As someone who chairs a Company which works in the highly regulated financial sector, I believe I know what we should be expecting from both an internal and external audit process.

From external auditors in particular, I would expect an inquisitive mind and a desire to dip into part of the council where irregularities are most likely to occur. Anything to do with property disposals and procurement would clearly be within the high-risk category. Indeed, the Caller Report showed that no less than 58 out of 60 Delegated Authority Reports within Regeneration were wrong in one way or another. This has cost the Council, and by extension our taxpayers, a lot of money.

I can only come to one of three conclusions in this matter:

The Grant Thornton representatives last night conceded that they were late in asking for the information. They think its five months late. I think they are 5 years late!

Last night the Council also agreed to join the PSAA Ltd approach for tendering for external audit for the next multi-year period for most English Councils. Because I believe that the issues here are relevant to the national procurement process, I am also sending this letter to Sarah Pickup, the Deputy Chief Executive of the Local Government Association, to see how what has happened in Liverpool should be borne in mind in the new tender process.

I would be pleased to talk to you or your investigators about these issues.

Yours sincerely,

Kemp sig

Cllr Richard Kemp CBE

Leader, Liverpool Liberal Democrats

Tony Reeves, Chief Executive, Liverpool City Council.

Sarah Pickup, Deputy Chief Executive, LGA

About richardkemp

Leader of the Liberal Democrats in Liverpool. Deputy Chair and Lib Dem Spokesperson on the LGA Community Wellbeing Board. Married to the lovely Cllr Erica Kemp CBE with three children and four grandchildren.
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3 Responses to Role of Auditor queried in signing off Liverpool Council’s Accounts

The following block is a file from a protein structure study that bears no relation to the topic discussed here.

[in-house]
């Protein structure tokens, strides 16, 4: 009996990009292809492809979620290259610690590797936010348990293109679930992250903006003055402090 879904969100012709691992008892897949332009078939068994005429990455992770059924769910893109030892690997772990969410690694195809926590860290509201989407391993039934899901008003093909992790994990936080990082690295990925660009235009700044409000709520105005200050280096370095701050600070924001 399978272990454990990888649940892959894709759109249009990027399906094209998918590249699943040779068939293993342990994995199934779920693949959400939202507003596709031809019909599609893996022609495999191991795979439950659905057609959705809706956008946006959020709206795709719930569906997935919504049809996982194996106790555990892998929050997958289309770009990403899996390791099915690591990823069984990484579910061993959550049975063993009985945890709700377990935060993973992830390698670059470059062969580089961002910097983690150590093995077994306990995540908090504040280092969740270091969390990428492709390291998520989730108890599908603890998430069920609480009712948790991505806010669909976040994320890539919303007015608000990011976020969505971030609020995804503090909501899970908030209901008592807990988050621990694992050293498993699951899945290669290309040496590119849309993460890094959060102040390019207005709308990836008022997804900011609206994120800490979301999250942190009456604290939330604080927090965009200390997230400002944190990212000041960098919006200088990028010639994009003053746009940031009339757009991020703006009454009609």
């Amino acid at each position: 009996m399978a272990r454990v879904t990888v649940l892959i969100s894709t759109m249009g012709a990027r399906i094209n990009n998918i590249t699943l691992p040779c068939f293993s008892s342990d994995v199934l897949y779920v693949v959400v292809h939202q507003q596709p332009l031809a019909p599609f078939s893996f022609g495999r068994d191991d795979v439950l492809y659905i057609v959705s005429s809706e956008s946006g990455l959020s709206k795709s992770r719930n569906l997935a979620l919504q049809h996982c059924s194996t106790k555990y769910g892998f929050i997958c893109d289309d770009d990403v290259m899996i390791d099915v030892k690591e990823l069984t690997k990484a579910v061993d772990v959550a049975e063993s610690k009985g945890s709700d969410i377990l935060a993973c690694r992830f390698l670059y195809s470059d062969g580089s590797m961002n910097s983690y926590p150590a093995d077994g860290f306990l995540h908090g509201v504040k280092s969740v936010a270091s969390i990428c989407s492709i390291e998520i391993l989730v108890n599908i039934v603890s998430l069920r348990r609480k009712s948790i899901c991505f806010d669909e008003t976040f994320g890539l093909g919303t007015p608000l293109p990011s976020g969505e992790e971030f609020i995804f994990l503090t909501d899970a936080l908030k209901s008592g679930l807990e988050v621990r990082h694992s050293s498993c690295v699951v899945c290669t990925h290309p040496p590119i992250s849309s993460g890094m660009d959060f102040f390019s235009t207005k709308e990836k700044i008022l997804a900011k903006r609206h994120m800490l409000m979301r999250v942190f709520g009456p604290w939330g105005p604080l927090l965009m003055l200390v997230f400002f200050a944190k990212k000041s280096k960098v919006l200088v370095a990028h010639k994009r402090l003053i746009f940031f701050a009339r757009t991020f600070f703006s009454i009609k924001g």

1. Paul says:

    Thanks Richard for the timely updates on this they are still in complete denial what has Happened to Liverpool’s finance’s

  2. Catherine Byrne says:

    Yes, thank you, this is encouraging.
    The external auditor’s approach has always puzzled me, too (like you I am very familiar with corporate and financial governance in the private sector…). I know audit seems beyond boring to most people – but the scope for wrongdoing in both procurement and property is so enormous people should pay a lot more attention, even in the absence of any sign of wrongdoing. Just in case.
    The rumours thing is interesting – I get that you cannot waste time pursuing everything, but it seems odd that an external auditor wouldn’t do at least a cursory check when there were persistent and often detailed rumours of dodgy finances. Perhaps they thought the council’s own audit function was more effective than it appears to have been. Which seems very naive. I wonder if they adopt the same approach with their private sector clients? Hard to imagine.
    But better late than never – the questions they have now raised are great, and should have been asked years ago. I suspect the council does not have the capacity to answer them properly, so it will be interesting to see the response.